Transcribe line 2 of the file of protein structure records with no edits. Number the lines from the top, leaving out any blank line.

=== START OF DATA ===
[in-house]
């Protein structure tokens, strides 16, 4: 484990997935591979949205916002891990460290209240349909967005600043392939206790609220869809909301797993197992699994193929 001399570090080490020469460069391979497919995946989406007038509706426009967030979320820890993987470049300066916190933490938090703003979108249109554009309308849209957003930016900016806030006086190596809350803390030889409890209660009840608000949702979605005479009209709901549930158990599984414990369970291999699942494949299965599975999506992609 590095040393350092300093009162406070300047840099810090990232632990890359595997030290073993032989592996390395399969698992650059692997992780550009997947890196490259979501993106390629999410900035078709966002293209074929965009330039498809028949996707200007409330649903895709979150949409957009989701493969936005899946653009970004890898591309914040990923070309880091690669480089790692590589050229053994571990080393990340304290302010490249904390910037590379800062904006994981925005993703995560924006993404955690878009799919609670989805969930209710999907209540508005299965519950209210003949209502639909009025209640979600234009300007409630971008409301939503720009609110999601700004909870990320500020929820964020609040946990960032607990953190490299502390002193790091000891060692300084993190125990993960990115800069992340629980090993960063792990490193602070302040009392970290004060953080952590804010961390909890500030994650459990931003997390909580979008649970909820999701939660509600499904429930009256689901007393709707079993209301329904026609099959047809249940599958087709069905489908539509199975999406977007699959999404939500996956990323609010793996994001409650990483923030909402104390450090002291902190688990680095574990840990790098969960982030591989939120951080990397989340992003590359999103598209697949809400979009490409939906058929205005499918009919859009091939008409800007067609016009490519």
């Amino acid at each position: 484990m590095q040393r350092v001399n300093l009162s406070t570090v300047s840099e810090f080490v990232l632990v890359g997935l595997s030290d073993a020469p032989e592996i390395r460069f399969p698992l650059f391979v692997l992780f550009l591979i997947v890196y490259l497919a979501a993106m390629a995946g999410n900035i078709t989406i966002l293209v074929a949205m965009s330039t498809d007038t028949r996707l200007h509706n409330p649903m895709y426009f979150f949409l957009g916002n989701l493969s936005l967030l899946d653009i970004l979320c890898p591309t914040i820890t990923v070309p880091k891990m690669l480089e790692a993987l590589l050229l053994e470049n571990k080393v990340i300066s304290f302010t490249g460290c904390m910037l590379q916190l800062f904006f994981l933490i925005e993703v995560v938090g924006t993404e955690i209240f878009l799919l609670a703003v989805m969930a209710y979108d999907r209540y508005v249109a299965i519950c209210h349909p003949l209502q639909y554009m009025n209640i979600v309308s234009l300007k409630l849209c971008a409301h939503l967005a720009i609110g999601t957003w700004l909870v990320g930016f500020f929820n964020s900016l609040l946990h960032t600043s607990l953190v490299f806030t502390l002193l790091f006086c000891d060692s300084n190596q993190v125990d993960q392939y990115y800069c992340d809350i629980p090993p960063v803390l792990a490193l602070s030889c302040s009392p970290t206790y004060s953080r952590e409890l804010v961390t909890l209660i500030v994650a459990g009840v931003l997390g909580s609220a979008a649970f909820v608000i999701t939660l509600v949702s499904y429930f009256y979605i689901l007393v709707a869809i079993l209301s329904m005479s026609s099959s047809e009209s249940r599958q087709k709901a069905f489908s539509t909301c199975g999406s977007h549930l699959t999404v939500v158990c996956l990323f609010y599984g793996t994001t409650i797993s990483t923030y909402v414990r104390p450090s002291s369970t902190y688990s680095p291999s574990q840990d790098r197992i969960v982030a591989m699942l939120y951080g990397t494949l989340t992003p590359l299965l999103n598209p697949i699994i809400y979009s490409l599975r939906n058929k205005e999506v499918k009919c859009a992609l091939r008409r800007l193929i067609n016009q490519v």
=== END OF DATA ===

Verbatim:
């Protein structure tokens, strides 16, 4: 484990997935591979949205916002891990460290209240349909967005600043392939206790609220869809909301797993197992699994193929 001399570090080490020469460069391979497919995946989406007038509706426009967030979320820890993987470049300066916190933490938090703003979108249109554009309308849209957003930016900016806030006086190596809350803390030889409890209660009840608000949702979605005479009209709901549930158990599984414990369970291999699942494949299965599975999506992609 590095040393350092300093009162406070300047840099810090990232632990890359595997030290073993032989592996390395399969698992650059692997992780550009997947890196490259979501993106390629999410900035078709966002293209074929965009330039498809028949996707200007409330649903895709979150949409957009989701493969936005899946653009970004890898591309914040990923070309880091690669480089790692590589050229053994571990080393990340304290302010490249904390910037590379800062904006994981925005993703995560924006993404955690878009799919609670989805969930209710999907209540508005299965519950209210003949209502639909009025209640979600234009300007409630971008409301939503720009609110999601700004909870990320500020929820964020609040946990960032607990953190490299502390002193790091000891060692300084993190125990993960990115800069992340629980090993960063792990490193602070302040009392970290004060953080952590804010961390909890500030994650459990931003997390909580979008649970909820999701939660509600499904429930009256689901007393709707079993209301329904026609099959047809249940599958087709069905489908539509199975999406977007699959999404939500996956990323609010793996994001409650990483923030909402104390450090002291902190688990680095574990840990790098969960982030591989939120951080990397989340992003590359999103598209697949809400979009490409939906058929205005499918009919859009091939008409800007067609016009490519």